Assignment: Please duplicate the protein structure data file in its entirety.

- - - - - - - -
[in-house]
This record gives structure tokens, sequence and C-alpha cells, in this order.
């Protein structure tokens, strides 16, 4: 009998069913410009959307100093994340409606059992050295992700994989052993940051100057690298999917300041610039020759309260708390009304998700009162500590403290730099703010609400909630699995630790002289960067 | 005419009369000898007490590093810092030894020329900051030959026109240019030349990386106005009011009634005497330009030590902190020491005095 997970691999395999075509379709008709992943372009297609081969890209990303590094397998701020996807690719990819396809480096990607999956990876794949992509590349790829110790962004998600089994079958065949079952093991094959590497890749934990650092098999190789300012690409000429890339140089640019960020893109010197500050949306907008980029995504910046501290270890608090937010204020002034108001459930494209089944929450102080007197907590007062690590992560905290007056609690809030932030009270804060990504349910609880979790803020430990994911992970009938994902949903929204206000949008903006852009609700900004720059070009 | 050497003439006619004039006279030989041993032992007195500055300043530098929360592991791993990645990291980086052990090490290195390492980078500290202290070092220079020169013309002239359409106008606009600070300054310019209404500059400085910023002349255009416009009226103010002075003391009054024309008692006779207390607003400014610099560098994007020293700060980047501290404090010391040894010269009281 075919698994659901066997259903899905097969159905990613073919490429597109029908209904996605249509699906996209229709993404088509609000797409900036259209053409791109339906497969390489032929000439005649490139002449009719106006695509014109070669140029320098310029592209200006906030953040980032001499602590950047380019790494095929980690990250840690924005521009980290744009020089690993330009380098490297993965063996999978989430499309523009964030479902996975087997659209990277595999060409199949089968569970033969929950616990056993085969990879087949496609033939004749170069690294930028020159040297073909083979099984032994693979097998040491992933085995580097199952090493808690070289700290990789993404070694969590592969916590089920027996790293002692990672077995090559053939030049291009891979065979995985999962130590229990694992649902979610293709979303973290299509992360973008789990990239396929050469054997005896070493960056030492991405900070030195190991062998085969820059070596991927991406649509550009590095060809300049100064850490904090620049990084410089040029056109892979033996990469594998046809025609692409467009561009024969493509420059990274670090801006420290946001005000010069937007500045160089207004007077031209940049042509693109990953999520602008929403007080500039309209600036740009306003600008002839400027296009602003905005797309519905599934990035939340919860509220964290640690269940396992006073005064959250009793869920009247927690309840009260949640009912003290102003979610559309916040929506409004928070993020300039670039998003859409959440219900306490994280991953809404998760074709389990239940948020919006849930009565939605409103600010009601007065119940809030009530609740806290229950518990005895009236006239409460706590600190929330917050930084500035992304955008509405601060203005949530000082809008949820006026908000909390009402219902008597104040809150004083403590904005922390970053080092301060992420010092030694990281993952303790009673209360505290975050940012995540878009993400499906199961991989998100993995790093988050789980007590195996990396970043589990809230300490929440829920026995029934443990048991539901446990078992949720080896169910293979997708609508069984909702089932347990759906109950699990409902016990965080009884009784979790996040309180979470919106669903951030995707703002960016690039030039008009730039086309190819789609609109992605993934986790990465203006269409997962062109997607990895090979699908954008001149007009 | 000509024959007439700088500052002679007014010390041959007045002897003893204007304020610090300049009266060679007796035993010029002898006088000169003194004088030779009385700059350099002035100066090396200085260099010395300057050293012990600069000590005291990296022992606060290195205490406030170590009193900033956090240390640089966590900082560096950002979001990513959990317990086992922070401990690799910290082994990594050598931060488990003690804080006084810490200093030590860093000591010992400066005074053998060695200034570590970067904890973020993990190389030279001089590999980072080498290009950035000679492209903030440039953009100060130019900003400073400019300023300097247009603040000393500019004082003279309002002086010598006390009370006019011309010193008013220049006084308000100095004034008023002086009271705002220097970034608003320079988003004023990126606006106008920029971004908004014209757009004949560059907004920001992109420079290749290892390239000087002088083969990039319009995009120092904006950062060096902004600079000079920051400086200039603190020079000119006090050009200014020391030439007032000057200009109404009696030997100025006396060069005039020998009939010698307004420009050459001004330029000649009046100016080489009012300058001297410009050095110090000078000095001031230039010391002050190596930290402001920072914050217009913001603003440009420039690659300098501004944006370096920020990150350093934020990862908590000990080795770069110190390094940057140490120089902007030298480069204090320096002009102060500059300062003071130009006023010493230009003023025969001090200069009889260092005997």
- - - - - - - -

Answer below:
[in-house]
This record gives structure tokens, sequence and C-alpha cells, in this order.
């Protein structure tokens, strides 16, 4: 009998069913410009959307100093994340409606059992050295992700994989052993940051100057690298999917300041610039020759309260708390009304998700009162500590403290730099703010609400909630699995630790002289960067 | 005419009369000898007490590093810092030894020329900051030959026109240019030349990386106005009011009634005497330009030590902190020491005095 997970691999395999075509379709008709992943372009297609081969890209990303590094397998701020996807690719990819396809480096990607999956990876794949992509590349790829110790962004998600089994079958065949079952093991094959590497890749934990650092098999190789300012690409000429890339140089640019960020893109010197500050949306907008980029995504910046501290270890608090937010204020002034108001459930494209089944929450102080007197907590007062690590992560905290007056609690809030932030009270804060990504349910609880979790803020430990994911992970009938994902949903929204206000949008903006852009609700900004720059070009 | 050497003439006619004039006279030989041993032992007195500055300043530098929360592991791993990645990291980086052990090490290195390492980078500290202290070092220079020169013309002239359409106008606009600070300054310019209404500059400085910023002349255009416009009226103010002075003391009054024309008692006779207390607003400014610099560098994007020293700060980047501290404090010391040894010269009281 075919698994659901066997259903899905097969159905990613073919490429597109029908209904996605249509699906996209229709993404088509609000797409900036259209053409791109339906497969390489032929000439005649490139002449009719106006695509014109070669140029320098310029592209200006906030953040980032001499602590950047380019790494095929980690990250840690924005521009980290744009020089690993330009380098490297993965063996999978989430499309523009964030479902996975087997659209990277595999060409199949089968569970033969929950616990056993085969990879087949496609033939004749170069690294930028020159040297073909083979099984032994693979097998040491992933085995580097199952090493808690070289700290990789993404070694969590592969916590089920027996790293002692990672077995090559053939030049291009891979065979995985999962130590229990694992649902979610293709979303973290299509992360973008789990990239396929050469054997005896070493960056030492991405900070030195190991062998085969820059070596991927991406649509550009590095060809300049100064850490904090620049990084410089040029056109892979033996990469594998046809025609692409467009561009024969493509420059990274670090801006420290946001005000010069937007500045160089207004007077031209940049042509693109990953999520602008929403007080500039309209600036740009306003600008002839400027296009602003905005797309519905599934990035939340919860509220964290640690269940396992006073005064959250009793869920009247927690309840009260949640009912003290102003979610559309916040929506409004928070993020300039670039998003859409959440219900306490994280991953809404998760074709389990239940948020919006849930009565939605409103600010009601007065119940809030009530609740806290229950518990005895009236006239409460706590600190929330917050930084500035992304955008509405601060203005949530000082809008949820006026908000909390009402219902008597104040809150004083403590904005922390970053080092301060992420010092030694990281993952303790009673209360505290975050940012995540878009993400499906199961991989998100993995790093988050789980007590195996990396970043589990809230300490929440829920026995029934443990048991539901446990078992949720080896169910293979997708609508069984909702089932347990759906109950699990409902016990965080009884009784979790996040309180979470919106669903951030995707703002960016690039030039008009730039086309190819789609609109992605993934986790990465203006269409997962062109997607990895090979699908954008001149007009 | 000509024959007439700088500052002679007014010390041959007045002897003893204007304020610090300049009266060679007796035993010029002898006088000169003194004088030779009385700059350099002035100066090396200085260099010395300057050293012990600069000590005291990296022992606060290195205490406030170590009193900033956090240390640089966590900082560096950002979001990513959990317990086992922070401990690799910290082994990594050598931060488990003690804080006084810490200093030590860093000591010992400066005074053998060695200034570590970067904890973020993990190389030279001089590999980072080498290009950035000679492209903030440039953009100060130019900003400073400019300023300097247009603040000393500019004082003279309002002086010598006390009370006019011309010193008013220049006084308000100095004034008023002086009271705002220097970034608003320079988003004023990126606006106008920029971004908004014209757009004949560059907004920001992109420079290749290892390239000087002088083969990039319009995009120092904006950062060096902004600079000079920051400086200039603190020079000119006090050009200014020391030439007032000057200009109404009696030997100025006396060069005039020998009939010698307004420009050459001004330029000649009046100016080489009012300058001297410009050095110090000078000095001031230039010391002050190596930290402001920072914050217009913001603003440009420039690659300098501004944006370096920020990150350093934020990862908590000990080795770069110190390094940057140490120089902007030298480069204090320096002009102060500059300062003071130009006023010493230009003023025969001090200069009889260092005997």